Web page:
The processor/controller 64 also protects the sensitive low light image sensor 104 during color imaging by decreasing the gain of the amplification stage of the sensor. The light reflected by the tissue 58 is collected and transmitted by the endoscope image guide 56 to the camera where it is projected through beamsplitter 106 onto the monochrome image sensor 102, or the light is directly projected through the camera beamsplitter 106 onto the monochrome image sensor 102 if the sensor is located within the insertion portion of the endoscope. The image projected during each of red, green, and blue illuminations is transduced by the monochrome image sensor 102 and the resulting image signals are transmitted to the processor/controller 64.

Based on the brightness of the images captured, the processor/controller 64 provides a control signal to the multi-mode light source 52 to adjust the intensity control 80 and thereby adjust the level of light output by the endoscope light guide 54. The processor/controller 64 may also send a control signal to the camera 100A, 100B or 100C to adjust the gain of the monochrome image sensor 102.

The processor/controller 64 interpolates the images acquired during sequential periods of red, green, and blue illumination to create a complete color image during all time periods, and encodes that color image as video signals. The video signals are connected to color video monitor 66 for display of the color image. All of the imaging operations occur at analog video display rates (30 frames per second for NTSC format and 25 frames per second for PAL format).

When switching to the fluorescence/reflectance imaging mode, the processor/controller 64 provides a control signal to the multi-mode light source 52 to indicate that it should be operating in fluorescence/reflectance mode. In response to this signal, the light source filter wheel 79 stops rotating and the light source 52 selects and positions the appropriate blue optical filter 79A continuously into the optical path between the arc lamp 70 and the endoscope light guide 54. This change from sequentially changing filters to a static filter occurs in a period of approximately one second. Filter 79A transmits only those wavelengths of light that will induce the tissue 58 under examination to fluoresce. All other wavelengths of light are substantially blocked as described above. The filtered light is then projected into the endoscope light guide 54 and transmitted to the tip of the endoscope 60 to illuminate the tissue 58.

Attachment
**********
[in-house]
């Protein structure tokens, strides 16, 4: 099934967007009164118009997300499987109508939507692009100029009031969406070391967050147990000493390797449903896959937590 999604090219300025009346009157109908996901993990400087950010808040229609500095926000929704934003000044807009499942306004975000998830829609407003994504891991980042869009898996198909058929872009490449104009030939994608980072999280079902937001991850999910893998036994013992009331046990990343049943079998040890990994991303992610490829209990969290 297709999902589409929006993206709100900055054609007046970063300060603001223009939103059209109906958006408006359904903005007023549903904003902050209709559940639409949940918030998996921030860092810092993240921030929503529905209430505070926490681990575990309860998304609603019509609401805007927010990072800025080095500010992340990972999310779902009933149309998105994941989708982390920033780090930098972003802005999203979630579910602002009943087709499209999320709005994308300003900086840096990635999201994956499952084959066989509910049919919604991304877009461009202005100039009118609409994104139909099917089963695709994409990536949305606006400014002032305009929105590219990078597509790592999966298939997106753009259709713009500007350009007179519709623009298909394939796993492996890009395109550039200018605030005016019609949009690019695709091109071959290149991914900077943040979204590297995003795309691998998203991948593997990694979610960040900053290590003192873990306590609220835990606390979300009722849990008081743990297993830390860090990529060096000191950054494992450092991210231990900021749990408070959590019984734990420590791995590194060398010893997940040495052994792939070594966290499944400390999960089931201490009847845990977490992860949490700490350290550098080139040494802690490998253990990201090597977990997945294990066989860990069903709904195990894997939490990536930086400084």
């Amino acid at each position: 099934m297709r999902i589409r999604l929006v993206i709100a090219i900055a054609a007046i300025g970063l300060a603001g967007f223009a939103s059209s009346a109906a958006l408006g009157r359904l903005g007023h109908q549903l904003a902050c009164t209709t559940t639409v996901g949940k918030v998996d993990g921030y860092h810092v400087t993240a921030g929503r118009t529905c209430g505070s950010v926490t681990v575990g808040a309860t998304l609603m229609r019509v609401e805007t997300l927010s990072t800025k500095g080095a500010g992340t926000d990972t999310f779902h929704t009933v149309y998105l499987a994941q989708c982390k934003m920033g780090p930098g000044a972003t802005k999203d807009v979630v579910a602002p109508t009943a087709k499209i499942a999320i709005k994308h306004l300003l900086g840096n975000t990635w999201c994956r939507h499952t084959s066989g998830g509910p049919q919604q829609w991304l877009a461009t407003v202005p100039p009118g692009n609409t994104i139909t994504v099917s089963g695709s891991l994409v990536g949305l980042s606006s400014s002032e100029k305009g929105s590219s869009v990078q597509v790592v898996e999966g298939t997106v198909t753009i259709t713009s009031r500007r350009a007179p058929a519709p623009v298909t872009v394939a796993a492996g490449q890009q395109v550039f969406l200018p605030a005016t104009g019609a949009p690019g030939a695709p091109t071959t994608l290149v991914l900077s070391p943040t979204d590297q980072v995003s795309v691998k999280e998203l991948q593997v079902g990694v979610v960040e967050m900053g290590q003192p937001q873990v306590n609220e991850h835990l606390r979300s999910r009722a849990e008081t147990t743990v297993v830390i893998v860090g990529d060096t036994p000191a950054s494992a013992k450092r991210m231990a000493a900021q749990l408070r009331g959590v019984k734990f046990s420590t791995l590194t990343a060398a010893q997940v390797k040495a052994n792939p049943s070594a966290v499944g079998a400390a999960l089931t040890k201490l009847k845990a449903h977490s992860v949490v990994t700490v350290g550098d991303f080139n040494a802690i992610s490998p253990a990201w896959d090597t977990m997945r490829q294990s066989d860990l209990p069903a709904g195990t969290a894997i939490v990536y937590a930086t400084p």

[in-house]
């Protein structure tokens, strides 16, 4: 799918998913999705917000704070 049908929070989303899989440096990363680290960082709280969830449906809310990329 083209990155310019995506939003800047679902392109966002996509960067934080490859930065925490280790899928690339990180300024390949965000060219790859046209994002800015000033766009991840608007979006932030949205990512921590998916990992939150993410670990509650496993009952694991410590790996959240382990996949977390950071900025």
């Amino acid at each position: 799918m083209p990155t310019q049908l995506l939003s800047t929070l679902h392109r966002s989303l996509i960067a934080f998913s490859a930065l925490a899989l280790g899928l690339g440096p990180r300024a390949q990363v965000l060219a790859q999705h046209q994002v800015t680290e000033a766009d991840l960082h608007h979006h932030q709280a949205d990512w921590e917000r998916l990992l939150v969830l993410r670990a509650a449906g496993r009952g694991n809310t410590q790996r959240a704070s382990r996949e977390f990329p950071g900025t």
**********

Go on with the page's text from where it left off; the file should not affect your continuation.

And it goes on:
As part of setting the system in the fluorescence/reflectance mode, the processor/controller 64 also increases the gain of the amplification stage of the low light image sensor 104. The fluorescence emitted and excitation light reflected by the tissue 58 are either collected by the endoscope image guide 56 and projected through the camera beamsplitter 106 onto the low light image sensor 104 and the image sensor 102, or are collected and directly projected through the camera beamsplitter 106 onto the low light image sensor 104 and the image sensor 102 at the insertion tip of the endoscope 60. Spectral filter 118 limits the light transmitted to the low light image sensor 104 to either green or red autofluorescence light only and substantially blocks the light in the excitation wavelength band. The autofluorescence image is transduced by the low light image sensor 104. The reference reflected excitation light image is transduced by the monochrome image sensor 102 and the resulting image signals are transmitted to the processor/controller 64.

Based on the brightness of the transduced images, the processor/controller 64 may provide a control signal to the multi-mode light source 52 to adjust the intensity control 80 and thereby adjust the level of light delivered to the endoscope 60. The processor/controller 64 may also send control signals to the cameras 100A, 100B or 100C to adjust the gains of the low light image sensor 104 and the monochrome image sensor 102, in order to maintain constant image brightness while keeping the relative gain constant.

After being processed, the images from the two sensors are encoded as video signals by processor/controller 64. The fluorescence/reflectance image is displayed by applying the video signals to different color inputs on the color video monitor 66.

In order for the combined image to have optimal clinical meaning, for a given proportion of fluorescence to reference light signals emitted by the tissue and received by the system, a consistent proportion must also exist between the processed image signals that are displayed on the video monitor. This implies that the (light) signal response of the fluorescence endoscopy video system is calibrated. One suitable calibration technique is described in two patent applications previously incorporated herein by reference: U.S. patent application Ser. No. 09/615,965, and U.S. patent application Ser. No. 09/905,642.

The cameras 100A, 100B, 100C can be operated in a variation of the fluorescence/reflectance mode to simultaneously obtain fluorescence images and reflectance images with red, green, and blue illumination. The operation of the system is similar to that described previously for color imaging, so only the points of difference from the color imaging mode will be described.